When ice cream was simply the best medicine
Published at 09:11, Monday, 30 July 2012
I HAD a brush with some scary sounding chemicals this week. So, very probably, did you.
How about propylene glycol? And calcium carbonate, aqua, sorbitol, sodium bicarbonate, hydrated silica, sodium lauryl sulfate, sodium monofluorophosphate, aroma, sodium phosphate, cellulose gum, sodium saccharin, methyl-paroben, propylparoben, glycerin, Cl 74160 and Cl 74260?
Believe it or not, these chemicals are not from some secret chemical laboratory, but the typical ingredients in a tube of toothpaste.
When I was a lad, chemicals hadn’t been invented – or if they had, nobody told us about them.
On Monday washdays, for instance, my mum insisted that Omo washed whiter, but what went into the Omo packet might have been granules from a Martian meteorite for all anyone knew.
There again, a summer treat of epic proportions in the 'Fifties Hextol household was apple pie.
When my mother was baking, she could hardly get near the oven for the flock of young Hextols salivating at the aromas that filled the kitchen.
As far as I know, she managed to produce these rosette-worthy culinary delights with simple ingredients like apples, sugar, flour, water, butter or lard and salt.
Now that chemicals have been invented – I hesitate to say it – but it looks as though she may have sold we naive Hextol siblings short.
Because those apple tarts in boxes you now buy in the supermarkets boast magic things like dextrose and humectant (vegetable glycerine), modified maize starch, malic acid, sulphur dioxide, potassium sorbate, sodium metabisulphite, disodium diphosphate, sodium alginate and adipic acid, with a bit of hydrolised milk protein thrown in.
In the post-war years, the world of medicine had just as unsophisticated an air, as I discovered when at the age of five I suffered the slightest hint of the dreaded tonsilitis.
Like every other child the UK's vampiric surgeons were eager to practise on, I was whipped into hospital.
The quacks' idea of an anaesthetic was to clamp an ether-filled pad over our faces until we fell asleep!
The over-enthusiastic removal of tonsils left my throat excruciatingly sore for several days, but in this technological desert the pain-relieving solution the medics came up with was to feed me cartons of ice cream!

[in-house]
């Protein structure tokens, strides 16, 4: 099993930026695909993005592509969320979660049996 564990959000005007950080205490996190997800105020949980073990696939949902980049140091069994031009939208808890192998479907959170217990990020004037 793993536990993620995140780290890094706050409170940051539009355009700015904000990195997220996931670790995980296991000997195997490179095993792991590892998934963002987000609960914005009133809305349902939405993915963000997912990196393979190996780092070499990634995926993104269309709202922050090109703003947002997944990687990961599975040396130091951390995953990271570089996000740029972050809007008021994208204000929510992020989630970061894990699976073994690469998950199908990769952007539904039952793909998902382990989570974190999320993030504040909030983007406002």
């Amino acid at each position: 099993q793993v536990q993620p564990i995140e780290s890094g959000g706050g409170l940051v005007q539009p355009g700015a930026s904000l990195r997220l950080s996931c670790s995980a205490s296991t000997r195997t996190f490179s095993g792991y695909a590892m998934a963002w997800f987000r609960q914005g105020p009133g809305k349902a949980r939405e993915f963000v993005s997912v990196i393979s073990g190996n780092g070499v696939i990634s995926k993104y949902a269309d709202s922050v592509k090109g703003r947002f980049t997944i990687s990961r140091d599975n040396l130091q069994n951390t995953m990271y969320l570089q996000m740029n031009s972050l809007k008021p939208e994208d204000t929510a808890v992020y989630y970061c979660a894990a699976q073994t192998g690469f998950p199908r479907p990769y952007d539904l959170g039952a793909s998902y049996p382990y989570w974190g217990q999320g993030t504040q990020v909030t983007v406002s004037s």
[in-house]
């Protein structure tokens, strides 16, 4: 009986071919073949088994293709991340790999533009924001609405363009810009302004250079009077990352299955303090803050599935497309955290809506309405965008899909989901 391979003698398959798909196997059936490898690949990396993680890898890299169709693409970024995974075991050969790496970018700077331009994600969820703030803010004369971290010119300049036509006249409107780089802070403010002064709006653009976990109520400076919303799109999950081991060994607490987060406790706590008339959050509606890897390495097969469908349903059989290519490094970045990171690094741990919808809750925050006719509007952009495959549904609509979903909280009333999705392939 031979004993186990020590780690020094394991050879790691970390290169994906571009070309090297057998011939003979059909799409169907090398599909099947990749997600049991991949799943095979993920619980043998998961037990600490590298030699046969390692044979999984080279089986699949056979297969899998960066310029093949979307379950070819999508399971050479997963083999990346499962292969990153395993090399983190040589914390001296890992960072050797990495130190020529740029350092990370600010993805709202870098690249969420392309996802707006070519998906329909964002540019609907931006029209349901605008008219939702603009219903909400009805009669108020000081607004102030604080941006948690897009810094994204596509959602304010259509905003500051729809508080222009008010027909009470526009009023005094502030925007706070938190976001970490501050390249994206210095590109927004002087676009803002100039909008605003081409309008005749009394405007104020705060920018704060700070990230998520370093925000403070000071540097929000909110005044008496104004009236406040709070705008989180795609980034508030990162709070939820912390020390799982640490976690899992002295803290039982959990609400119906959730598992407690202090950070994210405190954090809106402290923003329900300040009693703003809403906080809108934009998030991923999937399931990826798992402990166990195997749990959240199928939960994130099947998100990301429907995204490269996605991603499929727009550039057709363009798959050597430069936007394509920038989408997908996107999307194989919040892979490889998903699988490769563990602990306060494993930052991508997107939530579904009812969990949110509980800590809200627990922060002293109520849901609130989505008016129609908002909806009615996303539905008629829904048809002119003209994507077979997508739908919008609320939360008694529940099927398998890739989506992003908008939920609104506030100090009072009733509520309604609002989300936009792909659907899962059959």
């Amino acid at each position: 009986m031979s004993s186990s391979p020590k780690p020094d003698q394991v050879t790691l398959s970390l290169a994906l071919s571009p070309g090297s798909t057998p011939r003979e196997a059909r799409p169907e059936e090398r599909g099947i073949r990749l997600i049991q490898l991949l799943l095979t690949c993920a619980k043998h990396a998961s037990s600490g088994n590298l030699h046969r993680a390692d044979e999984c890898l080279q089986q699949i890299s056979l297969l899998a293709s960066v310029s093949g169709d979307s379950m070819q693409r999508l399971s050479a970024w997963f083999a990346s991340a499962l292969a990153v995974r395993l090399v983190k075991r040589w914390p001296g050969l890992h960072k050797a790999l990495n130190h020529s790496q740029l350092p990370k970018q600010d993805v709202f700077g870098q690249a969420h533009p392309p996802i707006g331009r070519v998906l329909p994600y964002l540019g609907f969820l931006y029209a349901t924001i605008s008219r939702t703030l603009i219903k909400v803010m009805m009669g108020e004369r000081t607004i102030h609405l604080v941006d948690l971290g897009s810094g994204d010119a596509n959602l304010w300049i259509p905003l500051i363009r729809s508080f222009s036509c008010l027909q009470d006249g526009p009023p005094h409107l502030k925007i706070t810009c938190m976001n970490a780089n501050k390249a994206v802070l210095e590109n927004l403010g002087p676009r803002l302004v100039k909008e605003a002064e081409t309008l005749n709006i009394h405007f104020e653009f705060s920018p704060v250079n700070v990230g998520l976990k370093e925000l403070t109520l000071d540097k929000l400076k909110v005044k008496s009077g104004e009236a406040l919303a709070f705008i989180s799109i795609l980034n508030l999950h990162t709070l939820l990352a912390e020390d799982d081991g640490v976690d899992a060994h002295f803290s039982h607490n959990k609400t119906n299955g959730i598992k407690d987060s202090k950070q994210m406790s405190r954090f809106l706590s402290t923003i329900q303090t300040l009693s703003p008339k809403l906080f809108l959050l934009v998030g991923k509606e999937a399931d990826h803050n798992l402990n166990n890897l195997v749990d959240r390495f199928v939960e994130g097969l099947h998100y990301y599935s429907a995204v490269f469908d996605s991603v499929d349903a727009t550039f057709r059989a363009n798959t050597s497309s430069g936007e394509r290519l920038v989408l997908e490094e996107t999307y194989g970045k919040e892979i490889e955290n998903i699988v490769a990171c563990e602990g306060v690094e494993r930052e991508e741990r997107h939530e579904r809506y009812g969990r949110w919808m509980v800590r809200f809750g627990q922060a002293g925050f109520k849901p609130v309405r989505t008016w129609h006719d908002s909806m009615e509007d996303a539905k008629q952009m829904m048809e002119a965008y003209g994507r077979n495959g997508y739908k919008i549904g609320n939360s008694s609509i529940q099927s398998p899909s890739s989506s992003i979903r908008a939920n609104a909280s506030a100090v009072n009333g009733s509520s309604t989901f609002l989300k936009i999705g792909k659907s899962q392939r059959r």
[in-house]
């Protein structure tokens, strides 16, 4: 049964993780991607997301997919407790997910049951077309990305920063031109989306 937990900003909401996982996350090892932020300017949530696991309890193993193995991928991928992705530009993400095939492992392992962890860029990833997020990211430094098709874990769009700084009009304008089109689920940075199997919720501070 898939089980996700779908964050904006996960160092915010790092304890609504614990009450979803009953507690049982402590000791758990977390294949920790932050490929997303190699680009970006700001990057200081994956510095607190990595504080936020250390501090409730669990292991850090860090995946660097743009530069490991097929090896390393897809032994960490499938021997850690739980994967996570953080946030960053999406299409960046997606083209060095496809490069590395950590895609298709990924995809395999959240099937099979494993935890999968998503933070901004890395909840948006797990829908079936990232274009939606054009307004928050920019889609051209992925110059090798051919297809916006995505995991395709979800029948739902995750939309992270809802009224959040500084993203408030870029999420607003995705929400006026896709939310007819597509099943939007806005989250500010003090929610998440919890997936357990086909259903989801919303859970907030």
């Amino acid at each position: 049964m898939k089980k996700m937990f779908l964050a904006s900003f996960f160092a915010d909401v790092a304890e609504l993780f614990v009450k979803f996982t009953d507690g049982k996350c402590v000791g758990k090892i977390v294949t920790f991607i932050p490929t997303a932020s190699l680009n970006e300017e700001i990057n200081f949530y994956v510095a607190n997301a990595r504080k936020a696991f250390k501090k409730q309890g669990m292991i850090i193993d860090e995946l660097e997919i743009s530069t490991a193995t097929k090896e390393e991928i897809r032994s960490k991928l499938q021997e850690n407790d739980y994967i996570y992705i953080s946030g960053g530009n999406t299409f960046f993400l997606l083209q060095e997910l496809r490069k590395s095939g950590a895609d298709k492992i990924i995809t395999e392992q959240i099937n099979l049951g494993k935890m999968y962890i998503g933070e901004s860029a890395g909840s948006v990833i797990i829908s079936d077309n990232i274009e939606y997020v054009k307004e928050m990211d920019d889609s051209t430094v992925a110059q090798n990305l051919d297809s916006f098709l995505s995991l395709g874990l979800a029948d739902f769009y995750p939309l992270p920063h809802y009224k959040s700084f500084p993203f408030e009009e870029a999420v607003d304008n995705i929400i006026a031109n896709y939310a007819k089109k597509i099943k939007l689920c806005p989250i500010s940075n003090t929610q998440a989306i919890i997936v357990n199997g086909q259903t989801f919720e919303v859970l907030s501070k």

Those were the days when to be a bacterium or virus around children was equivalent to winning the lottery.
Ma and Pa Hextol soon realised that, like every child in the country, the Hextol siblings would, in turn, succumb to every childhood ailment going.
And there were plenty. Measles, chickenpox, impetigo, whooping cough, mumps, scarlet fever, scarletina – which may also have been a character from a Danny Kaye musical – influenza; we had them all.
Then there was something called German measles which we dreaded most in the immediate post-war years as we believed the germs had been invented in some Nazi germ-warfare lab as Hitler’s revenge for losing the war.
The problem for parents in those pre-vaccination days was to ensure that these tribulations didn't intrude into the annual week's summer family holiday in the Lakes.
The answer? Whenever word got round in the winter that one of our school friends was ill with measles or whatever, we were all sent round to see them and ensure we got the illness too.
Treatments were basic. I remember with measles having to lie down in a darkened room for days being forced to quaff spoonfuls of a foul-tasting concoction which I believe to have comprised sulphur and used Ovoline sump oil.
Illnesses with spots warranted the use of gallons of weird ointments which were liberally applied as in the manner of one basting a turkey.
Some of them turned you pink, some brown (fittingly, these smelt like tar) and one left you a dazzling shade of purple!
Even when we were well, we were forced to wash with coal tar soap and swallow things which were allegedly good for us, like liquid paraffin or cod liver oil and malt or rose hip syrup or sennapods, or even calves' foot jelly.
We just had to hope that the calves had not been standing in cow pats.
Now, science is changing again. Chemicals are old hat, having already given way to wonders like gamma-irradiated honey.
One day we shall also inevitably be lumbered with genetically-modified wheat bread.
I think I might go back to cod liver oil and malt...
Published by http://www.hexhamcourant.co.uk